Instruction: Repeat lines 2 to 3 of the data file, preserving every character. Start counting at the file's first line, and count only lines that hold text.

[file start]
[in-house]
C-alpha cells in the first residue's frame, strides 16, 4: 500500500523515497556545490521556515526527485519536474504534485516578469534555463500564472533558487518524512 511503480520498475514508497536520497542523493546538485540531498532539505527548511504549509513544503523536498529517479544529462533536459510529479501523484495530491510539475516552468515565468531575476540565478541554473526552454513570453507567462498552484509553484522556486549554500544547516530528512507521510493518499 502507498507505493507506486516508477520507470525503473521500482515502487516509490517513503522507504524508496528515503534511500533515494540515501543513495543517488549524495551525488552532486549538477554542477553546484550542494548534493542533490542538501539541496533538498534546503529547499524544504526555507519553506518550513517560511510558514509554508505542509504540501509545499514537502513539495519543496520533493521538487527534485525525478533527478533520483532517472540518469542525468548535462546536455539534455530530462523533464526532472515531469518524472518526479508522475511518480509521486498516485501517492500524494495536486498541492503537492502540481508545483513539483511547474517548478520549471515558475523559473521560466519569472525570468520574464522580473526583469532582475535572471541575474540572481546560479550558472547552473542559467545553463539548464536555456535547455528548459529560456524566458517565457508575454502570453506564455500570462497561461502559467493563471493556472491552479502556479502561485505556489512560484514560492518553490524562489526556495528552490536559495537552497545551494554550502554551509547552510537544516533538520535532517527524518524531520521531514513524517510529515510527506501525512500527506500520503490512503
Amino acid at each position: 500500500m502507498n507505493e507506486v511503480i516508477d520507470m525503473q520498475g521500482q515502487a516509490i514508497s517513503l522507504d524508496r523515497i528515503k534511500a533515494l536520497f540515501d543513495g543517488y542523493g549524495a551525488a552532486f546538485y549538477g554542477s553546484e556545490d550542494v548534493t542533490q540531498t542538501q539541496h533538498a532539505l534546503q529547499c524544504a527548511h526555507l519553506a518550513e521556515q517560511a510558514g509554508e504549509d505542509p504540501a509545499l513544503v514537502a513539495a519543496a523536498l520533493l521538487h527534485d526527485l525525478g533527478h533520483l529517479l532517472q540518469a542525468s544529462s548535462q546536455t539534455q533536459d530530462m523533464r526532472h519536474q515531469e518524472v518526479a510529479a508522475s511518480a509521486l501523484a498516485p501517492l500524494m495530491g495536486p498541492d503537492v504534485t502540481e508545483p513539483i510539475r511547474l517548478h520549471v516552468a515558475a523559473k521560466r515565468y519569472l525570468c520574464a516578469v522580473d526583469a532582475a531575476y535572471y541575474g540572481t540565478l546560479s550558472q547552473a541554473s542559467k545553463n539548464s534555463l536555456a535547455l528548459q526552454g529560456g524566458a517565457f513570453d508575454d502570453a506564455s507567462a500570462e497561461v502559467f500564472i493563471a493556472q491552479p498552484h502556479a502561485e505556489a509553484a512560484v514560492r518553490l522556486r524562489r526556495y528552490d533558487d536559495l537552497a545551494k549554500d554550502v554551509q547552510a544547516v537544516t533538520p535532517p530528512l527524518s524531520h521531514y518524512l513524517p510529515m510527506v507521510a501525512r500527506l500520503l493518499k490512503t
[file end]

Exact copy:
C-alpha cells in the first residue's frame, strides 16, 4: 500500500523515497556545490521556515526527485519536474504534485516578469534555463500564472533558487518524512 511503480520498475514508497536520497542523493546538485540531498532539505527548511504549509513544503523536498529517479544529462533536459510529479501523484495530491510539475516552468515565468531575476540565478541554473526552454513570453507567462498552484509553484522556486549554500544547516530528512507521510493518499 502507498507505493507506486516508477520507470525503473521500482515502487516509490517513503522507504524508496528515503534511500533515494540515501543513495543517488549524495551525488552532486549538477554542477553546484550542494548534493542533490542538501539541496533538498534546503529547499524544504526555507519553506518550513517560511510558514509554508505542509504540501509545499514537502513539495519543496520533493521538487527534485525525478533527478533520483532517472540518469542525468548535462546536455539534455530530462523533464526532472515531469518524472518526479508522475511518480509521486498516485501517492500524494495536486498541492503537492502540481508545483513539483511547474517548478520549471515558475523559473521560466519569472525570468520574464522580473526583469532582475535572471541575474540572481546560479550558472547552473542559467545553463539548464536555456535547455528548459529560456524566458517565457508575454502570453506564455500570462497561461502559467493563471493556472491552479502556479502561485505556489512560484514560492518553490524562489526556495528552490536559495537552497545551494554550502554551509547552510537544516533538520535532517527524518524531520521531514513524517510529515510527506501525512500527506500520503490512503
Amino acid at each position: 500500500m502507498n507505493e507506486v511503480i516508477d520507470m525503473q520498475g521500482q515502487a516509490i514508497s517513503l522507504d524508496r523515497i528515503k534511500a533515494l536520497f540515501d543513495g543517488y542523493g549524495a551525488a552532486f546538485y549538477g554542477s553546484e556545490d550542494v548534493t542533490q540531498t542538501q539541496h533538498a532539505l534546503q529547499c524544504a527548511h526555507l519553506a518550513e521556515q517560511a510558514g509554508e504549509d505542509p504540501a509545499l513544503v514537502a513539495a519543496a523536498l520533493l521538487h527534485d526527485l525525478g533527478h533520483l529517479l532517472q540518469a542525468s544529462s548535462q546536455t539534455q533536459d530530462m523533464r526532472h519536474q515531469e518524472v518526479a510529479a508522475s511518480a509521486l501523484a498516485p501517492l500524494m495530491g495536486p498541492d503537492v504534485t502540481e508545483p513539483i510539475r511547474l517548478h520549471v516552468a515558475a523559473k521560466r515565468y519569472l525570468c520574464a516578469v522580473d526583469a532582475a531575476y535572471y541575474g540572481t540565478l546560479s550558472q547552473a541554473s542559467k545553463n539548464s534555463l536555456a535547455l528548459q526552454g529560456g524566458a517565457f513570453d508575454d502570453a506564455s507567462a500570462e497561461v502559467f500564472i493563471a493556472q491552479p498552484h502556479a502561485e505556489a509553484a512560484v514560492r518553490l522556486r524562489r526556495y528552490d533558487d536559495l537552497a545551494k549554500d554550502v554551509q547552510a544547516v537544516t533538520p535532517p530528512l527524518s524531520h521531514y518524512l513524517p510529515m510527506v507521510a501525512r500527506l500520503l493518499k490512503t